EDITOR’S NOTE: See update below with information on how the compost bin — and its filter — perform after a couple of weeks of use.
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I’ve been composting my kitchen scraps for years. It keeps waste out of landfills and re-purposes it as garden fertilizer or a great top dressing for the lawn.
When you begin composting, besides getting a large bin to use outdoors, it’s also recommended that you get a small countertop container. A countertop bin allows you to collect kitchen scraps a bit at a time — your morning tea bag, the peel from the orange you ate with lunch, the stem ends from the artisan lettuce in your dinner salad — without having to run outside to the large compost bin every time.
In the past, I’ve used plastic buckets or ceramic cookie jars as my countertop compost collector. Some people use small waste baskets hidden in a kitchen cabinet, or some people are completely practical and use empty plastic ice cream tubs. If you want something that is both functional and looks good, in April of 2020, Aldi sold the Crofton Countertop Compost Bin.
The bin sold for $14.99 at the time of publication, which is considerably cheaper than most countertop compost bins sold on Amazon. It’s made in China and is an Aldi Find (Special Buy), which means it’s in stores for a short time only. The bin’s features include:
- 2 odorless filters and 5 compostable bags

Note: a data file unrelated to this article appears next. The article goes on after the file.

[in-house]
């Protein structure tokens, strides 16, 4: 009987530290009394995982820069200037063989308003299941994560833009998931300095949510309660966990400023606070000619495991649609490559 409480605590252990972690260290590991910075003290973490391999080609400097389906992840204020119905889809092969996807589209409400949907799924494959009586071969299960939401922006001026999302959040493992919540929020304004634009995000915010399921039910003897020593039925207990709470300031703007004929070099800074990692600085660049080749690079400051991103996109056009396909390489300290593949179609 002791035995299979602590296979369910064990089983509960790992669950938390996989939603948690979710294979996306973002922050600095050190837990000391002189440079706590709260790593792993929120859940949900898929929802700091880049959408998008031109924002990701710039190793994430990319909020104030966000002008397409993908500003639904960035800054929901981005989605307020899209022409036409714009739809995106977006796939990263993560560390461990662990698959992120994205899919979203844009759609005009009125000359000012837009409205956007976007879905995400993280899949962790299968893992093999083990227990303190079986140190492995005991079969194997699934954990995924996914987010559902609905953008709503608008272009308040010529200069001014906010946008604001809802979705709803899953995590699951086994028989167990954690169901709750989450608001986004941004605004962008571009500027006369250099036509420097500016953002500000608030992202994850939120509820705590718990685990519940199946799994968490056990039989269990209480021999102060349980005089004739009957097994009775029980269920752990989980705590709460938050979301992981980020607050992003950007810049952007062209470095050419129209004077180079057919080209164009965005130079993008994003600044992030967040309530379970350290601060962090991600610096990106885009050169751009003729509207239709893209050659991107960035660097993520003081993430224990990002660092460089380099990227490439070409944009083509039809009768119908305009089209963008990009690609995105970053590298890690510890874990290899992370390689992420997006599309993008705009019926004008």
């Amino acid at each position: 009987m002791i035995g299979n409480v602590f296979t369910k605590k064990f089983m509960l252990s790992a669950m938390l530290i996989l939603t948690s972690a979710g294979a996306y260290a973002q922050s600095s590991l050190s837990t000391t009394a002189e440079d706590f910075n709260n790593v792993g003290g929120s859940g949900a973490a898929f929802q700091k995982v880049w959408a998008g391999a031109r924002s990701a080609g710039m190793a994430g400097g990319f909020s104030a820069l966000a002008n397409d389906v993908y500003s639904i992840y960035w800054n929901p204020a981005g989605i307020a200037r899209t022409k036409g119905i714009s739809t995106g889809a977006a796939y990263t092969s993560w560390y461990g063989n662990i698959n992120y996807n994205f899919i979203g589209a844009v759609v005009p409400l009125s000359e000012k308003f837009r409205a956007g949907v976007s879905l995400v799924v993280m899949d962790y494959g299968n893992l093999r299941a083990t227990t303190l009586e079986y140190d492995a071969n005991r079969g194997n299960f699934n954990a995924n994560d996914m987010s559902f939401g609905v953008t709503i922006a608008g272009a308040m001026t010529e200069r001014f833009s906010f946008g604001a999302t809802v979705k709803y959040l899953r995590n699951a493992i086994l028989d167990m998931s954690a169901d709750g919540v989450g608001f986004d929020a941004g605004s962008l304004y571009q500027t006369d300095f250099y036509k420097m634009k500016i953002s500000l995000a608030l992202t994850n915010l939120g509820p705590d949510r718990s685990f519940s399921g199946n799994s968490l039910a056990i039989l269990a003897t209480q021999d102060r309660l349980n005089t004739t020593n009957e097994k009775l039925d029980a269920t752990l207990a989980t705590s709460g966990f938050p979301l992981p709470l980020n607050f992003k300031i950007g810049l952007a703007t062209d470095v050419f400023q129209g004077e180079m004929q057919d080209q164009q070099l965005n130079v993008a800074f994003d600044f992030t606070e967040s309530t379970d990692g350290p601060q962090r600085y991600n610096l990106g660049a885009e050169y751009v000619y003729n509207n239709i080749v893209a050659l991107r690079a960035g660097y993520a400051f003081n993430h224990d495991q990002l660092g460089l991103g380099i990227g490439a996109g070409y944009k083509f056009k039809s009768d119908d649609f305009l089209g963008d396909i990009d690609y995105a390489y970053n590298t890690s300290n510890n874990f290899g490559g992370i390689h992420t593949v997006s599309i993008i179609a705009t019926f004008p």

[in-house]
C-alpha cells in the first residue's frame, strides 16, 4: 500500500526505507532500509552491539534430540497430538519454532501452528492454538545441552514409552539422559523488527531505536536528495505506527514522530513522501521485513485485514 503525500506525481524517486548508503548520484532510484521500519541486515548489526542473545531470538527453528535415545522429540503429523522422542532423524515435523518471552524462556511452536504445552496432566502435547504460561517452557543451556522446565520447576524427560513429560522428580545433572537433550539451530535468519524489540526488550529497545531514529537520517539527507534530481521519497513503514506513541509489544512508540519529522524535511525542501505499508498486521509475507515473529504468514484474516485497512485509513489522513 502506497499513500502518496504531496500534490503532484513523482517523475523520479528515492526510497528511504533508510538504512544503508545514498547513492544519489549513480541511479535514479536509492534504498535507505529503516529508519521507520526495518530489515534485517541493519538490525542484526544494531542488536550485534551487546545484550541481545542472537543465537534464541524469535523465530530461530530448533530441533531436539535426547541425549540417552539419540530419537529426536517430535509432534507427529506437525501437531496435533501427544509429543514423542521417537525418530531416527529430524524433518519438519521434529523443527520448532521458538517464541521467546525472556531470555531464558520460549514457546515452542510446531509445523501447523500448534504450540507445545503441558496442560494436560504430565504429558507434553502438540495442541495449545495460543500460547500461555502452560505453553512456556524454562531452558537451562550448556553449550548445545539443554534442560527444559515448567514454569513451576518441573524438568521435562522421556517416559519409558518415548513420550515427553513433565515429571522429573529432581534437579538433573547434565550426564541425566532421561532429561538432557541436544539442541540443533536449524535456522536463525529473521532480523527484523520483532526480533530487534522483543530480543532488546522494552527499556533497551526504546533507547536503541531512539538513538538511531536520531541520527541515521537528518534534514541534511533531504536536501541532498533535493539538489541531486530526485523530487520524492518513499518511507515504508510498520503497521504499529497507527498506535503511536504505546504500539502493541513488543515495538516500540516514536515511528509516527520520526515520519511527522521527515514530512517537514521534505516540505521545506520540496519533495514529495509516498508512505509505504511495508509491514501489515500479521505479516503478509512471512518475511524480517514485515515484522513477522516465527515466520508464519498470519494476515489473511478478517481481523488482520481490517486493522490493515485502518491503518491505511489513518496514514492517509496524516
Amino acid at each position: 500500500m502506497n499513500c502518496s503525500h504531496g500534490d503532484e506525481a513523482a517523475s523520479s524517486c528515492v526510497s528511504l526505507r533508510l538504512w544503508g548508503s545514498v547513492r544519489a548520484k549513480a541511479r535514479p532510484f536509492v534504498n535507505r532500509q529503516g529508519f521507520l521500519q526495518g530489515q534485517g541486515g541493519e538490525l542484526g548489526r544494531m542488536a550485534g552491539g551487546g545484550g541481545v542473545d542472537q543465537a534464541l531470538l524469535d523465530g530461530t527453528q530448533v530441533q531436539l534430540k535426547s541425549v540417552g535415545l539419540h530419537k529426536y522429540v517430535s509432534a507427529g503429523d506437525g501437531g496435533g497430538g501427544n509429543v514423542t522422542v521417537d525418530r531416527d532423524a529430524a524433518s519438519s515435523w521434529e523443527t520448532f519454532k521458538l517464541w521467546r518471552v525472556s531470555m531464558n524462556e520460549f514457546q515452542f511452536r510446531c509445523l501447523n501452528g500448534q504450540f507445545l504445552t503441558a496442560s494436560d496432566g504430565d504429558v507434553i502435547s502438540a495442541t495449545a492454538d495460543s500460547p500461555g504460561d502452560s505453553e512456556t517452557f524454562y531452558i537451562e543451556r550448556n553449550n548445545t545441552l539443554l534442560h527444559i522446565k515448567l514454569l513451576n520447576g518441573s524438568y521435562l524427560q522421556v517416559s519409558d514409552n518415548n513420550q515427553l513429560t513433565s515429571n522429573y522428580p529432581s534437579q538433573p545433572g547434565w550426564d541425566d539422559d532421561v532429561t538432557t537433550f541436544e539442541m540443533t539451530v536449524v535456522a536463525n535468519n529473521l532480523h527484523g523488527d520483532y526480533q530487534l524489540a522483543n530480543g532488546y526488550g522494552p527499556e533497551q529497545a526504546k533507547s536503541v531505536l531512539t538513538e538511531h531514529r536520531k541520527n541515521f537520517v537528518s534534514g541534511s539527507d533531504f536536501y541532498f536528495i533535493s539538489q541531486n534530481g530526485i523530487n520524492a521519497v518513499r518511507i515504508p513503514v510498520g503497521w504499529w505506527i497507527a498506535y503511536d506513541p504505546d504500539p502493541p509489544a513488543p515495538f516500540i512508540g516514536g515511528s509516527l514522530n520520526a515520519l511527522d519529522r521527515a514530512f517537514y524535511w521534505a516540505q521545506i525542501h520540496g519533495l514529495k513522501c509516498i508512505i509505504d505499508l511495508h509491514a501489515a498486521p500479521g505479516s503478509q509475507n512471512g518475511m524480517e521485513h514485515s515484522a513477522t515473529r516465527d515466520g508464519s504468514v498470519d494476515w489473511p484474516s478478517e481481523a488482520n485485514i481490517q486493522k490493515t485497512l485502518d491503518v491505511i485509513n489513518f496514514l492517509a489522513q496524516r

- 1-gallon capacity
- Stainless Steel handle
- Measures 8.39″ x 7.13″ x 9.3″
- Available in White, Red, or Dusty Blue
The instructions on the box state you should place your bin on your counter and put food scraps in it during food prep or after meals. Once the bin is full, you can do either of the following:
- Remove the waste (with your compostable bags) and toss in your yard trimmings garbage can. (You might want to check with your local waste company first.)
- If you have a composting area, your composting waste (without the bags) can also be discarded there.
The box also has instructions on how to change the filter:
- Remove the lid from the compost bin, and check for mold or odor. If the filter is moldy, or odor becomes evident, it is time to replace your filter.
- Gently pull the compost filter away from the lid. Discard the filter.
- Place the new filter inside the lid by pressing firmly so the filter is secure and lays flat inside the lid.
- Continue composting.
The instructions recommend replacing your filter if you have a thick layer of mold growing on it. If this is a continuing issue, you may need to adjust what you compost and how often you empty your bin. Having your compost piled high in the bin so it touches the filter is not recommended and may promote mold growth.
This countertop bin is larger than any I’ve previously used, but it still fits nicely on my countertop without taking up too much valuable space. It also adds a chic country aesthetic to my kitchen. It’s one of the prettier countertop bins I’ve had, and with “COMPOST” printed on it in clear lettering, there’s no mistaking it for the cookie jar.
When I pick it up to empty it, I can hear a small piece of something rattling quietly. It appears that the walls of the bin have some hollow space that is inaccessible, and the broken piece seems to be inside. The bin appears to be intact, though, and it doesn’t affect my ability to use the bin.